Fig. 1

Corneal ulceration with impending corneal perforation was seen by slit lamp examination before tectonic deep anterior lamellar keratoplasty.

A donor cornea was evaluated on the entire globe state. Corneal thickness was measured by pachymetry, while the evaluation of endothelial cell counts and shapes was performed by specular microscopy. A lamellar dissection was created at a thickness of 400 µm and a diameter of 9.0 mm with femtosecond laser (IntraLase™, IntraLase Corporation, Irvine, California, USA). A blunt spatula was used to separate the overlying corneal tissue along the plane of dissection. The anterior lamellar flap was immersed in Optisol GS® solution and was stored at -70℃ in a freezing system, while the posterior lamella flap was used as the Descemet-stripping endothelial keratoplasty in the bullous keratopathy patient. After four weeks of storage, the cryopreserved corneal tissue within a vial was thawed at room temperature.

Afterwards, the epithelium, Bowman's layer, and anterior stromal tissue of the recipient around the impending perforation area were carefully peeled away using a Crescent blade; the irregular margin of the keratectomy bed was trimmed with Vannas scissors. The donor tissue was cut in the same size, attached to the recipient wound, and sutured into the host bed using running 10-0 nylon sutures and two interrupted sutures as an adjustable slip knot (Fig. 2A). The corneal graft was covered with a temporary amniotic membrane patch to reduce the pain and corneal haze (Fig. 2B). Six months after surgery, the cornea remained transparent and approximately 470 µm in the thinnest area (Fig. 2C and 2D). There were no complications, such as suture-related infection, corneal haze or scars, graft rejection, recurrent corneal ulcer, and postoperative rise of intraocular pressure.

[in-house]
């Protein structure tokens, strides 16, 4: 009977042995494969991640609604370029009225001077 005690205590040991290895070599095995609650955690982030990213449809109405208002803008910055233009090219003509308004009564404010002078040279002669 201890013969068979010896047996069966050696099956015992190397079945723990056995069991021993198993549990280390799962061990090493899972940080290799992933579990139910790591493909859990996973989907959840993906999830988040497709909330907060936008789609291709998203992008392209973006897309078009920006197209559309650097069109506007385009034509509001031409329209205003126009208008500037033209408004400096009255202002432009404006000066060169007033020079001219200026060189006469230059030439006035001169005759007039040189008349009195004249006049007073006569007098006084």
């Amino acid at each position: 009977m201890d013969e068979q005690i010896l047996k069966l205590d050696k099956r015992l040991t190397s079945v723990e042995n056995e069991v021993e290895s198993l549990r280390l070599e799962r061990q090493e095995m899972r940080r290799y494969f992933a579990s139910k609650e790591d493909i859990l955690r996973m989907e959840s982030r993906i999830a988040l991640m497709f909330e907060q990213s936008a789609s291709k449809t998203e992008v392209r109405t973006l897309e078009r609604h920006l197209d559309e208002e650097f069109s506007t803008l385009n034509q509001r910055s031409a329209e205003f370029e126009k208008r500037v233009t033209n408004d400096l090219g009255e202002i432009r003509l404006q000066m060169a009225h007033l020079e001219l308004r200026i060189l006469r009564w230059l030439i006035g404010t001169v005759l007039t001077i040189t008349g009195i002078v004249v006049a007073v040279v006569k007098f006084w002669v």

Fig. 2

Postoperative photography. (A,B) A cornea transplantation was performed with cryopreserved anterior lamellar tissue and was covered with an amniotic patch. (C,D) Six months later, the cornea maintained its contour and structure.


Moist chamber storage at 4℃ which was first described by Filatov [9] in 1935, is safe for up to 48 hours. The use of tissue culture media such as K-sol®, Corneal storage media®, Dexsol® and Optisol® can prolong the length of storage up to 12 days [10].

Since the successful cryopreservation of spermatozoa in Ringer's solution containing 40% glycerol [11], many human tissues or cells have been preserved via freezing. Cryopreservation of the corneal tissue has a long history; however, most studies have focused on the cryoprotection of endothelial cells. To protect the living endothelial cells from freezing damage, many cryoprotectants such as glycerol [12], dimethyl sulphoxide (DMSO) [13], and dextran [6] were used. Preserving the living endothelial cells for penetrating keratoplasty is essential. The transplantation of cryopreserved human corneas used with cryoprotectants has been limitedly successful in both the short- and long-term [14]. However, with the introduction of short-term storage at 4℃ in Optisol GS® solution, cryopreservation failed to gain wide acceptance owing to its technically demanding nature, costliness, and variable clinical and experimental results achieved [6].

On the other hand, in the field of surgery, penetrating keratoplasty is no longer the gold standard for opaque cornea. The surgical techniques used in lamellar keratoplasty have been improved with DALK and Descemet membrane endothelial keratoplasty [15,16]. Cryopreserved tissues are used for lamellar keratoplasty, and most of them were treated with DMSO or glycerol in the past. Some trials used lyophilized, that is, frozen and dried, tissue [7,8]. With the advance of lamellar keratoplasty, precut buttons using the femtosecond laser and microkeratome, corneal tissue storage techniques and media have increasingly gained much interest. To minimize waste of donor tissue, the preservation and recycling of leftover cornea seem reasonable in countries where there is a shortage in donor cornea tissues.